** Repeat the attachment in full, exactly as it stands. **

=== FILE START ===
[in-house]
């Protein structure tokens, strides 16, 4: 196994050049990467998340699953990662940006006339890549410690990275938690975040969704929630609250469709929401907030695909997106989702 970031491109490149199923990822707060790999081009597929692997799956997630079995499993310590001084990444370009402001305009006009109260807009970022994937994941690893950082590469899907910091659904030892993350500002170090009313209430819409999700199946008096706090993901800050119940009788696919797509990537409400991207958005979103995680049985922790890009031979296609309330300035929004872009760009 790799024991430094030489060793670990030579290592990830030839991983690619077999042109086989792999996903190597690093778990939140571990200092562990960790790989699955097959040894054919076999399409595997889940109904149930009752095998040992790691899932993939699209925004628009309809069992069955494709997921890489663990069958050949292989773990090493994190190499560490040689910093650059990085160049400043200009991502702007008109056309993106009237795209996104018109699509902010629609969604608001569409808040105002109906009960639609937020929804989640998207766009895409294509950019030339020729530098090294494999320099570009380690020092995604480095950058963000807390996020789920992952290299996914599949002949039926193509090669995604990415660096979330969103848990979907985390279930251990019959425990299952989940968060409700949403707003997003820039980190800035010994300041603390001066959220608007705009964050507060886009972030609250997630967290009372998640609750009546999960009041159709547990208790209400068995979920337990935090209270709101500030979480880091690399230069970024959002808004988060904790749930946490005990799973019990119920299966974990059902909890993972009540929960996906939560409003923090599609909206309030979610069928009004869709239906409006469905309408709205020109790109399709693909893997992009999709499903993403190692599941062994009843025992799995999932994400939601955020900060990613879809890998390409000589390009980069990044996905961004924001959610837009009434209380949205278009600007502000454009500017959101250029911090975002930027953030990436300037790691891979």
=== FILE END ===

[in-house]
């Protein structure tokens, strides 16, 4: 196994050049990467998340699953990662940006006339890549410690990275938690975040969704929630609250469709929401907030695909997106989702 970031491109490149199923990822707060790999081009597929692997799956997630079995499993310590001084990444370009402001305009006009109260807009970022994937994941690893950082590469899907910091659904030892993350500002170090009313209430819409999700199946008096706090993901800050119940009788696919797509990537409400991207958005979103995680049985922790890009031979296609309330300035929004872009760009 790799024991430094030489060793670990030579290592990830030839991983690619077999042109086989792999996903190597690093778990939140571990200092562990960790790989699955097959040894054919076999399409595997889940109904149930009752095998040992790691899932993939699209925004628009309809069992069955494709997921890489663990069958050949292989773990090493994190190499560490040689910093650059990085160049400043200009991502702007008109056309993106009237795209996104018109699509902010629609969604608001569409808040105002109906009960639609937020929804989640998207766009895409294509950019030339020729530098090294494999320099570009380690020092995604480095950058963000807390996020789920992952290299996914599949002949039926193509090669995604990415660096979330969103848990979907985390279930251990019959425990299952989940968060409700949403707003997003820039980190800035010994300041603390001066959220608007705009964050507060886009972030609250997630967290009372998640609750009546999960009041159709547990208790209400068995979920337990935090209270709101500030979480880091690399230069970024959002808004988060904790749930946490005990799973019990119920299966974990059902909890993972009540929960996906939560409003923090599609909206309030979610069928009004869709239906409006469905309408709205020109790109399709693909893997992009999709499903993403190692599941062994009843025992799995999932994400939601955020900060990613879809890998390409000589390009980069990044996905961004924001959610837009009434209380949205278009600007502000454009500017959101250029911090975002930027953030990436300037790691891979």